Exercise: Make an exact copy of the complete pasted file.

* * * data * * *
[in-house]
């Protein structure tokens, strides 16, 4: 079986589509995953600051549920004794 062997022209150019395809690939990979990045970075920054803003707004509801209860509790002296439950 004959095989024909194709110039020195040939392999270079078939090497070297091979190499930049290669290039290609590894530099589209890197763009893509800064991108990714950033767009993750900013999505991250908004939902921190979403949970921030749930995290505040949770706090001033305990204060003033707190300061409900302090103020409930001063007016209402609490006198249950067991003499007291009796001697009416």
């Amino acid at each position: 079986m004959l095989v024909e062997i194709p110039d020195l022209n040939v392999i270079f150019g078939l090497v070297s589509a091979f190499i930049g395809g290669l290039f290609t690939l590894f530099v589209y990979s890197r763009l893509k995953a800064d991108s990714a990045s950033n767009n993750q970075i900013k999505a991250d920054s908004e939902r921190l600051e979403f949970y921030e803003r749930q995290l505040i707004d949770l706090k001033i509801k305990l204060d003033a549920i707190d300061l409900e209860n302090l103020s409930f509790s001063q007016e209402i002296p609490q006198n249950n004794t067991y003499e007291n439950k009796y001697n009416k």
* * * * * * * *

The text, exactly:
[in-house]
């Protein structure tokens, strides 16, 4: 079986589509995953600051549920004794 062997022209150019395809690939990979990045970075920054803003707004509801209860509790002296439950 004959095989024909194709110039020195040939392999270079078939090497070297091979190499930049290669290039290609590894530099589209890197763009893509800064991108990714950033767009993750900013999505991250908004939902921190979403949970921030749930995290505040949770706090001033305990204060003033707190300061409900302090103020409930001063007016209402609490006198249950067991003499007291009796001697009416």
């Amino acid at each position: 079986m004959l095989v024909e062997i194709p110039d020195l022209n040939v392999i270079f150019g078939l090497v070297s589509a091979f190499i930049g395809g290669l290039f290609t690939l590894f530099v589209y990979s890197r763009l893509k995953a800064d991108s990714a990045s950033n767009n993750q970075i900013k999505a991250d920054s908004e939902r921190l600051e979403f949970y921030e803003r749930q995290l505040i707004d949770l706090k001033i509801k305990l204060d003033a549920i707190d300061l409900e209860n302090l103020s409930f509790s001063q007016e209402i002296p609490q006198n249950n004794t067991y003499e007291n439950k009796y001697n009416k």